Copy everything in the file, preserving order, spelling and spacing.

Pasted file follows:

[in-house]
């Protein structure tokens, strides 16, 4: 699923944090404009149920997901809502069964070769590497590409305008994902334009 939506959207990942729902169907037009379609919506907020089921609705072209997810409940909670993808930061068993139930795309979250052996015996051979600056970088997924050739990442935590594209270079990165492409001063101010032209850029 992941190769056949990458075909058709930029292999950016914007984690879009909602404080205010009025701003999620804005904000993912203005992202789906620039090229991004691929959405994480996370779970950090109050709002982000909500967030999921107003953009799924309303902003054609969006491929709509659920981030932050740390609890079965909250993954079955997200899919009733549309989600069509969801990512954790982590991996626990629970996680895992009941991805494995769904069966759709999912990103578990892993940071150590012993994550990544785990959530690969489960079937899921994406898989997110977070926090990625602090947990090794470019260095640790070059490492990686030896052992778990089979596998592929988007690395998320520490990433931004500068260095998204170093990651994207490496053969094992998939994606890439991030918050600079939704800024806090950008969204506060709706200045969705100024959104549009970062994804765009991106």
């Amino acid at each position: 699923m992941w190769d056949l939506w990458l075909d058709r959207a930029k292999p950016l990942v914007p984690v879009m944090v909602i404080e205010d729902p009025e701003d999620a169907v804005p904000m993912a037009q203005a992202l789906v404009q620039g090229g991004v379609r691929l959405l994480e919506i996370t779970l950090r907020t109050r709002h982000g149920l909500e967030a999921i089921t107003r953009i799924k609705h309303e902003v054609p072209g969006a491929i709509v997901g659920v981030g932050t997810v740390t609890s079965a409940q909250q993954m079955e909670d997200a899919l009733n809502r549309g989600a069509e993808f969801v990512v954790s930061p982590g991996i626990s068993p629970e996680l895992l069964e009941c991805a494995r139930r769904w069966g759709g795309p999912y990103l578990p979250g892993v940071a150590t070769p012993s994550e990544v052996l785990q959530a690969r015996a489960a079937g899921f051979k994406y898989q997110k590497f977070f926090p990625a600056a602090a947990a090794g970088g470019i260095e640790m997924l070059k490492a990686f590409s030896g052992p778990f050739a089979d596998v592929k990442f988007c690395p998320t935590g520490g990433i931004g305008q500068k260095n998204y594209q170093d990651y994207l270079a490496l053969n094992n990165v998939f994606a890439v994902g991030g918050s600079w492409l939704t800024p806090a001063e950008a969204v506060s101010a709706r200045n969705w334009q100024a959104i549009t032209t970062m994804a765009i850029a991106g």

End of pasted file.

[in-house]
């Protein structure tokens, strides 16, 4: 699923944090404009149920997901809502069964070769590497590409305008994902334009 939506959207990942729902169907037009379609919506907020089921609705072209997810409940909670993808930061068993139930795309979250052996015996051979600056970088997924050739990442935590594209270079990165492409001063101010032209850029 992941190769056949990458075909058709930029292999950016914007984690879009909602404080205010009025701003999620804005904000993912203005992202789906620039090229991004691929959405994480996370779970950090109050709002982000909500967030999921107003953009799924309303902003054609969006491929709509659920981030932050740390609890079965909250993954079955997200899919009733549309989600069509969801990512954790982590991996626990629970996680895992009941991805494995769904069966759709999912990103578990892993940071150590012993994550990544785990959530690969489960079937899921994406898989997110977070926090990625602090947990090794470019260095640790070059490492990686030896052992778990089979596998592929988007690395998320520490990433931004500068260095998204170093990651994207490496053969094992998939994606890439991030918050600079939704800024806090950008969204506060709706200045969705100024959104549009970062994804765009991106």
């Amino acid at each position: 699923m992941w190769d056949l939506w990458l075909d058709r959207a930029k292999p950016l990942v914007p984690v879009m944090v909602i404080e205010d729902p009025e701003d999620a169907v804005p904000m993912a037009q203005a992202l789906v404009q620039g090229g991004v379609r691929l959405l994480e919506i996370t779970l950090r907020t109050r709002h982000g149920l909500e967030a999921i089921t107003r953009i799924k609705h309303e902003v054609p072209g969006a491929i709509v997901g659920v981030g932050t997810v740390t609890s079965a409940q909250q993954m079955e909670d997200a899919l009733n809502r549309g989600a069509e993808f969801v990512v954790s930061p982590g991996i626990s068993p629970e996680l895992l069964e009941c991805a494995r139930r769904w069966g759709g795309p999912y990103l578990p979250g892993v940071a150590t070769p012993s994550e990544v052996l785990q959530a690969r015996a489960a079937g899921f051979k994406y898989q997110k590497f977070f926090p990625a600056a602090a947990a090794g970088g470019i260095e640790m997924l070059k490492a990686f590409s030896g052992p778990f050739a089979d596998v592929k990442f988007c690395p998320t935590g520490g990433i931004g305008q500068k260095n998204y594209q170093d990651y994207l270079a490496l053969n094992n990165v998939f994606a890439v994902g991030g918050s600079w492409l939704t800024p806090a001063e950008a969204v506060s101010a709706r200045n969705w334009q100024a959104i549009t032209t970062m994804a765009i850029a991106g």